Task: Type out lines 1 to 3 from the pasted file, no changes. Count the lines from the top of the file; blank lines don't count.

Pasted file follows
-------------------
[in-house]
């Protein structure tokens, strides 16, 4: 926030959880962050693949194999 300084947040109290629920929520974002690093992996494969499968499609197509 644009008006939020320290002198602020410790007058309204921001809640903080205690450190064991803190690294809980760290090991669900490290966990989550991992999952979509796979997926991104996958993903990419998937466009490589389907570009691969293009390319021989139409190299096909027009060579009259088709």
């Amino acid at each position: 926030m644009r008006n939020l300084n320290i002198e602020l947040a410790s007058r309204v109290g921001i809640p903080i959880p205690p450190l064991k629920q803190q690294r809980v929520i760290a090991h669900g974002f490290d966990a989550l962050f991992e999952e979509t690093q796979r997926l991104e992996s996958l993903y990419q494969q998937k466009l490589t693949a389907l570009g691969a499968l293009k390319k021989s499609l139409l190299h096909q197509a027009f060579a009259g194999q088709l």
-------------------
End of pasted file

[in-house]
């Protein structure tokens, strides 16, 4: 926030959880962050693949194999 300084947040109290629920929520974002690093992996494969499968499609197509 644009008006939020320290002198602020410790007058309204921001809640903080205690450190064991803190690294809980760290090991669900490290966990989550991992999952979509796979997926991104996958993903990419998937466009490589389907570009691969293009390319021989139409190299096909027009060579009259088709």
């Amino acid at each position: 926030m644009r008006n939020l300084n320290i002198e602020l947040a410790s007058r309204v109290g921001i809640p903080i959880p205690p450190l064991k629920q803190q690294r809980v929520i760290a090991h669900g974002f490290d966990a989550l962050f991992e999952e979509t690093q796979r997926l991104e992996s996958l993903y990419q494969q998937k466009l490589t693949a389907l570009g691969a499968l293009k390319k021989s499609l139409l190299h096909q197509a027009f060579a009259g194999q088709l």